If you’re in the process of refinancing your mortgage, you may end up paying more than you expected.
and Freddie Mac
announced Wednesday evening that they will now be charging a 0.5% adverse market fee on all refinances, including both cash-out and non-cash-out refis. The new fee goes into effect Sept. 1.
“As a result of risk management and loss forecasting precipitated by COVID-19 related economic and market uncertainty, we are introducing a new Market Condition Credit Fee in Price,” Freddie Mac said in a notice to lenders.
The Federal Housing Finance Agency, which regulates Fannie and Freddie, said the two government-sponsored enterprises “requested, and were granted, permission from FHFA to place an adverse market fee on mortgage refinance acquisitions.”
Fannie and Freddie are not lenders themselves — instead, they purchase loans from lenders, package them into mortgage-backed securities and then sell those securities to investors. Fannie and Freddie also provide guarantees to investors and advance payments even when borrowers are delinquent on the loans.
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The new fee could add up to a significant sum in many cases. The median home nationwide was worth $291,300 as of the second quarter, according to the National Association of Realtors. Therefore, if you applied this fee to a mortgage on a home worth that much, assuming a 20% down payment, the fee would cost over $1,100. The Mortgage Bankers Association, a trade group that represents lenders, said the fee would amount to around $1,400 per loan on average.
It’s not the first time Fannie and Freddie have imposed a fee like this. In 2007, Fannie Mae imposed a 0.25% surcharge on all mortgages it bought from lenders in response to the burgeoning global financial crisis.
‘If you had a refi pending and didn’t lock or were just thinking about a refi and hadn’t acted yet, then the consumer pays thousands of dollars as long as this stays in effect.’
But the new fee immediately faced criticism after it was announced. “Fannie and Freddie say they’re charging the fee to account for market uncertainty and higher risk,” said Holden Lewis, home and mortgage expert at personal-finance website NerdWallet. “But if that’s truly the reason, it’s odd that they’re not charging the fee on purchase mortgages, too.”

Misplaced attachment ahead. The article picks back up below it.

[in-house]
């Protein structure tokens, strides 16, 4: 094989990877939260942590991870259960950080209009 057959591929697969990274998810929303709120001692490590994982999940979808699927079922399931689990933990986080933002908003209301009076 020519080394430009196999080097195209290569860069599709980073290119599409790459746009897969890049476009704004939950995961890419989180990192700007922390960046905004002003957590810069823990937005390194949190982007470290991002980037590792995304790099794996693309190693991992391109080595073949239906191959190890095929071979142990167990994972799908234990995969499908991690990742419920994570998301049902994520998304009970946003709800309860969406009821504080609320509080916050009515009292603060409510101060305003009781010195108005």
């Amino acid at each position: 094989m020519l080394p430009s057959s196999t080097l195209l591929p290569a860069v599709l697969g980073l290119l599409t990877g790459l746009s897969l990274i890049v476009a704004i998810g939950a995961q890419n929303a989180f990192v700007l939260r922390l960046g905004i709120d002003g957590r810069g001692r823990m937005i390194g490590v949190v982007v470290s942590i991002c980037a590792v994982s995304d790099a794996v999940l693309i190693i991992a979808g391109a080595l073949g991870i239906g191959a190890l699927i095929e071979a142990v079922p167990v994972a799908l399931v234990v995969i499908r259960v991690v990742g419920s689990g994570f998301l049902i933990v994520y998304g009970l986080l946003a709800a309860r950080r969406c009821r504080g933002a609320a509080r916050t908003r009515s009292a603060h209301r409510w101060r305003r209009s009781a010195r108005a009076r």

Others argued that the timing could catch homeowners and lenders off-guard.
“It doesn’t make sense,” Bob Broeksmit, president and CEO of the Mortgage Bankers Association, told MarketWatch. “The implementation timeline is intentionally punitive and absurd.”
As of June, it took 48 days on average to close a refinance loan, according to mortgage technology firm Ellie Mae. Therefore, lenders will have many loans already in the pipeline where borrowers have already locked in a rate and are just waiting to finalize the loan.
If lenders cannot complete those loans by Sept. 1, they will be forced to pay the fee. However, if a borrower had not yet locked in a rate with their lender, the cost of the new fee would be passed on to them in most cases.
“If you had a refi pending and didn’t lock or were just thinking about a refi and hadn’t acted yet, then the consumer pays thousands of dollars as long as this stays in effect,” Broeksmit said.
Broeksmit also called into question the necessity of the fee. Millions of borrowers nationwide have requested forbearance on their mortgages since the pandemic began, but that number has been falling in recent weeks.
And roughly a quarter of the people who entered a forbearance agreement, which means they could skip their monthly payments, did make their July payment, Broeksmit said. Furthermore, borrowers applying for a refinance need to be current on their mortgage in the first place, making those loans arguably less risky. Many lenders have also implemented stricter requirements for borrowers to qualify for a mortgage.
The new fee threatens to make refinancing a less lucrative proposition for homeowners who have yet to lock in the market’s rock-bottom rates. Refinance volume has been elevated in recent months because of the low mortgage rate environment. Since March, mortgage rates have dropped to record lows on eight separate occasions.
But borrowers applying now won’t be as lucky. “By this artificial increase, it requires a larger drop in rates for it to be worthwhile for borrowers to refinance,” Broeksmit said.